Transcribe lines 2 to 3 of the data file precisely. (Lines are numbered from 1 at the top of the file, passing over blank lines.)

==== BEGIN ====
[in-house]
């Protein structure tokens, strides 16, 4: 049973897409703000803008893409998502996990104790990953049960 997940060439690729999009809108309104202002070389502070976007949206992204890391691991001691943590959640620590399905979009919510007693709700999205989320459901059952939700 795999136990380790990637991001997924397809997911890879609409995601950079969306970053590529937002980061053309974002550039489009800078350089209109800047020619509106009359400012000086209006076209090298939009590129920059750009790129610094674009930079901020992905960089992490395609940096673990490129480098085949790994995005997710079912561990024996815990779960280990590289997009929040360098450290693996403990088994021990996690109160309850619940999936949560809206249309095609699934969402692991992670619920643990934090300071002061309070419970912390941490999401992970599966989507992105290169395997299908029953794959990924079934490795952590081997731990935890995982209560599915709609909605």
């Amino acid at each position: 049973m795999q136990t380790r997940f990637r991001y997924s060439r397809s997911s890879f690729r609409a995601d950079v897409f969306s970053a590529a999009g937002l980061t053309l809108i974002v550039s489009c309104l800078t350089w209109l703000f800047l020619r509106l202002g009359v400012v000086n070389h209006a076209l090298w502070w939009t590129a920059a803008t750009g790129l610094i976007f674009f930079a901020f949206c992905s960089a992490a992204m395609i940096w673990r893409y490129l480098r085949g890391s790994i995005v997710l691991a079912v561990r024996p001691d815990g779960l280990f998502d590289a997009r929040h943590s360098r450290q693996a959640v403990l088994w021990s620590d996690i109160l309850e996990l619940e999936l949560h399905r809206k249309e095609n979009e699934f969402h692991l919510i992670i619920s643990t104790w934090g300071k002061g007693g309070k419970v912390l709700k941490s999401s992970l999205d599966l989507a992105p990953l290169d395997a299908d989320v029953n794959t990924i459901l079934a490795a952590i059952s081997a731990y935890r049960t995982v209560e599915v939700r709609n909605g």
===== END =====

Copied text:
């Protein structure tokens, strides 16, 4: 049973897409703000803008893409998502996990104790990953049960 997940060439690729999009809108309104202002070389502070976007949206992204890391691991001691943590959640620590399905979009919510007693709700999205989320459901059952939700 795999136990380790990637991001997924397809997911890879609409995601950079969306970053590529937002980061053309974002550039489009800078350089209109800047020619509106009359400012000086209006076209090298939009590129920059750009790129610094674009930079901020992905960089992490395609940096673990490129480098085949790994995005997710079912561990024996815990779960280990590289997009929040360098450290693996403990088994021990996690109160309850619940999936949560809206249309095609699934969402692991992670619920643990934090300071002061309070419970912390941490999401992970599966989507992105290169395997299908029953794959990924079934490795952590081997731990935890995982209560599915709609909605």
């Amino acid at each position: 049973m795999q136990t380790r997940f990637r991001y997924s060439r397809s997911s890879f690729r609409a995601d950079v897409f969306s970053a590529a999009g937002l980061t053309l809108i974002v550039s489009c309104l800078t350089w209109l703000f800047l020619r509106l202002g009359v400012v000086n070389h209006a076209l090298w502070w939009t590129a920059a803008t750009g790129l610094i976007f674009f930079a901020f949206c992905s960089a992490a992204m395609i940096w673990r893409y490129l480098r085949g890391s790994i995005v997710l691991a079912v561990r024996p001691d815990g779960l280990f998502d590289a997009r929040h943590s360098r450290q693996a959640v403990l088994w021990s620590d996690i109160l309850e996990l619940e999936l949560h399905r809206k249309e095609n979009e699934f969402h692991l919510i992670i619920s643990t104790w934090g300071k002061g007693g309070k419970v912390l709700k941490s999401s992970l999205d599966l989507a992105p990953l290169d395997a299908d989320v029953n794959t990924i459901l079934a490795a952590i059952s081997a731990y935890r049960t995982v209560e599915v939700r709609n909605g």